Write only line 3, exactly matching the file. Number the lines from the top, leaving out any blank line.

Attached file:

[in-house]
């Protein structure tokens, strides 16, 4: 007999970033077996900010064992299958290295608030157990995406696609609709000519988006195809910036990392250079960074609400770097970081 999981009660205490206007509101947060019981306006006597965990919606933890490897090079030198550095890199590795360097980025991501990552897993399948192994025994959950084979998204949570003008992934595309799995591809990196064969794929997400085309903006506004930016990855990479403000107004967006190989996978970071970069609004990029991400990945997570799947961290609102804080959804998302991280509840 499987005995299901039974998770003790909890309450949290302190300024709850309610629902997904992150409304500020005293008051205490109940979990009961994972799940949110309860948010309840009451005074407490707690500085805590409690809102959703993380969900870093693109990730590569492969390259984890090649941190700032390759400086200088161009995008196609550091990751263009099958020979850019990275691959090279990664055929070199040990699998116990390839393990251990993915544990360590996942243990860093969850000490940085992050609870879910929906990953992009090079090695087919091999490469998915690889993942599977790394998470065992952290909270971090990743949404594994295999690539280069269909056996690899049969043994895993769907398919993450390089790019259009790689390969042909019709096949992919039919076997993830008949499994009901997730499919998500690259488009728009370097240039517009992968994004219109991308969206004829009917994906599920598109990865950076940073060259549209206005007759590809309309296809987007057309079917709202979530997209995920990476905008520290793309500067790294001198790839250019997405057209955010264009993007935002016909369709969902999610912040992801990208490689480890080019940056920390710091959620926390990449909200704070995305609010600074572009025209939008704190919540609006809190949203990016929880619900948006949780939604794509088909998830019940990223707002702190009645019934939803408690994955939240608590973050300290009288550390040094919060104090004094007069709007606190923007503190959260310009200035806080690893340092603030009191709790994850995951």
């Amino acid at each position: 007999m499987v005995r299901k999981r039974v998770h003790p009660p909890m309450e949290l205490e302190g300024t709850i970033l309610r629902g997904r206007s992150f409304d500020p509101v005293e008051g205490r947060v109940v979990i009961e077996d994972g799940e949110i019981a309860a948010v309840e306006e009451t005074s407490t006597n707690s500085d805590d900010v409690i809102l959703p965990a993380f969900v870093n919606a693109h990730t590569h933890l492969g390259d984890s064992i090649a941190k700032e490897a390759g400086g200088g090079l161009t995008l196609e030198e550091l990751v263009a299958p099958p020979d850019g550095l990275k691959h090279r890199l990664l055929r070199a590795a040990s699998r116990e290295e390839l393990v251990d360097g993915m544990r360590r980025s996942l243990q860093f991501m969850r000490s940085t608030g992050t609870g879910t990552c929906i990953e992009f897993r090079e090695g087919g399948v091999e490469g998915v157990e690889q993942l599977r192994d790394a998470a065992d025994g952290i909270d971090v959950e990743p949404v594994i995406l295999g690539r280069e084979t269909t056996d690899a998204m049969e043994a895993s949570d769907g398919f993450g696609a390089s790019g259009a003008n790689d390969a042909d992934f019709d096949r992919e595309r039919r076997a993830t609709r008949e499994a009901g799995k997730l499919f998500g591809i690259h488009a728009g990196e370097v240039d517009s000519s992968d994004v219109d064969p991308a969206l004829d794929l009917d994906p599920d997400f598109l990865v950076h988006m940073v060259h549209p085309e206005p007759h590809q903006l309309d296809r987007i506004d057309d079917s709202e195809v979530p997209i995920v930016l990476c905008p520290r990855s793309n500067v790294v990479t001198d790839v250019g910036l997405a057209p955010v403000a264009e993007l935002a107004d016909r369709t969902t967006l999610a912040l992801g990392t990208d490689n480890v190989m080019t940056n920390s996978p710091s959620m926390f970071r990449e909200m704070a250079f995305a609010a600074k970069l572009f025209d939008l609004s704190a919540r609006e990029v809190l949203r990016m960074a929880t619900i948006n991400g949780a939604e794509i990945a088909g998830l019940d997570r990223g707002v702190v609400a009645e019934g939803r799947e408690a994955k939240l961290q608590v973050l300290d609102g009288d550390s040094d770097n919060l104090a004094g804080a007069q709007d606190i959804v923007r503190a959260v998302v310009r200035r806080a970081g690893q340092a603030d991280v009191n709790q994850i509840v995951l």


């Amino acid at each position: 007999m499987v005995r299901k999981r039974v998770h003790p009660p909890m309450e949290l205490e302190g300024t709850i970033l309610r629902g997904r206007s992150f409304d500020p509101v005293e008051g205490r947060v109940v979990i009961e077996d994972g799940e949110i019981a309860a948010v309840e306006e009451t005074s407490t006597n707690s500085d805590d900010v409690i809102l959703p965990a993380f969900v870093n919606a693109h990730t590569h933890l492969g390259d984890s064992i090649a941190k700032e490897a390759g400086g200088g090079l161009t995008l196609e030198e550091l990751v263009a299958p099958p020979d850019g550095l990275k691959h090279r890199l990664l055929r070199a590795a040990s699998r116990e290295e390839l393990v251990d360097g993915m544990r360590r980025s996942l243990q860093f991501m969850r000490s940085t608030g992050t609870g879910t990552c929906i990953e992009f897993r090079e090695g087919g399948v091999e490469g998915v157990e690889q993942l599977r192994d790394a998470a065992d025994g952290i909270d971090v959950e990743p949404v594994i995406l295999g690539r280069e084979t269909t056996d690899a998204m049969e043994a895993s949570d769907g398919f993450g696609a390089s790019g259009a003008n790689d390969a042909d992934f019709d096949r992919e595309r039919r076997a993830t609709r008949e499994a009901g799995k997730l499919f998500g591809i690259h488009a728009g990196e370097v240039d517009s000519s992968d994004v219109d064969p991308a969206l004829d794929l009917d994906p599920d997400f598109l990865v950076h988006m940073v060259h549209p085309e206005p007759h590809q903006l309309d296809r987007i506004d057309d079917s709202e195809v979530p997209i995920v930016l990476c905008p520290r990855s793309n500067v790294v990479t001198d790839v250019g910036l997405a057209p955010v403000a264009e993007l935002a107004d016909r369709t969902t967006l999610a912040l992801g990392t990208d490689n480890v190989m080019t940056n920390s996978p710091s959620m926390f970071r990449e909200m704070a250079f995305a609010a600074k970069l572009f025209d939008l609004s704190a919540r609006e990029v809190l949203r990016m960074a929880t619900i948006n991400g949780a939604e794509i990945a088909g998830l019940d997570r990223g707002v702190v609400a009645e019934g939803r799947e408690a994955k939240l961290q608590v973050l300290d609102g009288d550390s040094d770097n919060l104090a004094g804080a007069q709007d606190i959804v923007r503190a959260v998302v310009r200035r806080a970081g690893q340092a603030d991280v009191n709790q994850i509840v995951l």